A new bill is being introduced that would allow the Department of Transportation to recognize hair testing as an acceptable method of drug screening.
Currently, while hair testing is allowed, the only federally accepted method that meets federal pre-employment and random drug testing standards is a urine test. This means that if companies want to be more thorough with their screening, they must spend money on both the basic urine test, and on the more advanced hair test.
Because of this added cost, most carriers don’t bother with hair testing. Some still do, hoping to weed out potential drivers who use illegal drugs, but stop for long enough to show up negative on a urine test. Hair testing is said to be a much more effective form of drug testing since it will result in a positive even if the drug use was a long time ago.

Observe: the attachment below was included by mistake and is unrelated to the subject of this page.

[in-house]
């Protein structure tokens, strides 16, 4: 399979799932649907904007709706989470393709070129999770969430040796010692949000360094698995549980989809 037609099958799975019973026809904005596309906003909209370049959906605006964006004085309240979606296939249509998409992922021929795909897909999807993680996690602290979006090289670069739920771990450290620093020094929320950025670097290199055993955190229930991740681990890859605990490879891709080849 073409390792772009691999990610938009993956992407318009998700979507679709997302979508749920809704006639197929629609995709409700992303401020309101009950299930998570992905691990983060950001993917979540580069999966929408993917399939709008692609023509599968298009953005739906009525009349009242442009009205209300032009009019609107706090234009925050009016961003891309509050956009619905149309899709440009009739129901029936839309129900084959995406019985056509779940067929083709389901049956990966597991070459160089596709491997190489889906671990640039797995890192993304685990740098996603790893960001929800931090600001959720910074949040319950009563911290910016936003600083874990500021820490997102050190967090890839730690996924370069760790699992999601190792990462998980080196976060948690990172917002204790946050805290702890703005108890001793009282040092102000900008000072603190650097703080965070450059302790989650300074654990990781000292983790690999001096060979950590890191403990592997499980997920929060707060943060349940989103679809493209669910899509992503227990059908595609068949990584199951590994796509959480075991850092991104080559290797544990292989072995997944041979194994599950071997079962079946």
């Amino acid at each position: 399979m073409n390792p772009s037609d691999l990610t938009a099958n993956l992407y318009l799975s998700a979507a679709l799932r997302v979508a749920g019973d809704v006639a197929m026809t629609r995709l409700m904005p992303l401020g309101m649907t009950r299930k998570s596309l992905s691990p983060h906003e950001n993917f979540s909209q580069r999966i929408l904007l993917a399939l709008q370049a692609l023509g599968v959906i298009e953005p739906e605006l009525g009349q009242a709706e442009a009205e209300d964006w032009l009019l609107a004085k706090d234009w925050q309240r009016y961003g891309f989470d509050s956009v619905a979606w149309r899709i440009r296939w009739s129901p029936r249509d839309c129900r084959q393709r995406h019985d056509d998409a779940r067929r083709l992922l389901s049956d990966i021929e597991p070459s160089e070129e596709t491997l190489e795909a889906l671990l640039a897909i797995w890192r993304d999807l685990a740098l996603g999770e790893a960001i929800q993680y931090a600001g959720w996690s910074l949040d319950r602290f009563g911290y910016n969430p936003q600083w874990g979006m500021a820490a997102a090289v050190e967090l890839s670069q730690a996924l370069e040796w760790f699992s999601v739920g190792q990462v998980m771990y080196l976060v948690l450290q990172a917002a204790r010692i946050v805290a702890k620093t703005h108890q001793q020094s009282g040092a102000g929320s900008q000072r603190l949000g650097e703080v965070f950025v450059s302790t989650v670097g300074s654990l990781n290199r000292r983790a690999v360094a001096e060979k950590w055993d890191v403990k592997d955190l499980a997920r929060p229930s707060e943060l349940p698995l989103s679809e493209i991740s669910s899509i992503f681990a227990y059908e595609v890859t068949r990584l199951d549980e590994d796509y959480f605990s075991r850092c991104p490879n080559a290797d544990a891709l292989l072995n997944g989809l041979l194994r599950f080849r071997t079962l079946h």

Changing the regulations to allow hair samples to count toward the mandatory testing would drastically reduce the cost of more in-depth screening, most likely making it much more common.
The bill is receiving support from the American Trucking Association, the Alliance for Driver Safety & Security, and many individual commercial carriers.
“This legislation will improve highway safety and protect the reputations of the safe and professional commercial drivers by removing those with a life style of drug use from behind the wheel of large trucks,” said Greer Woodruff, senior vice president of corporate safety and security for J.B. Hunt said to Fleetowner.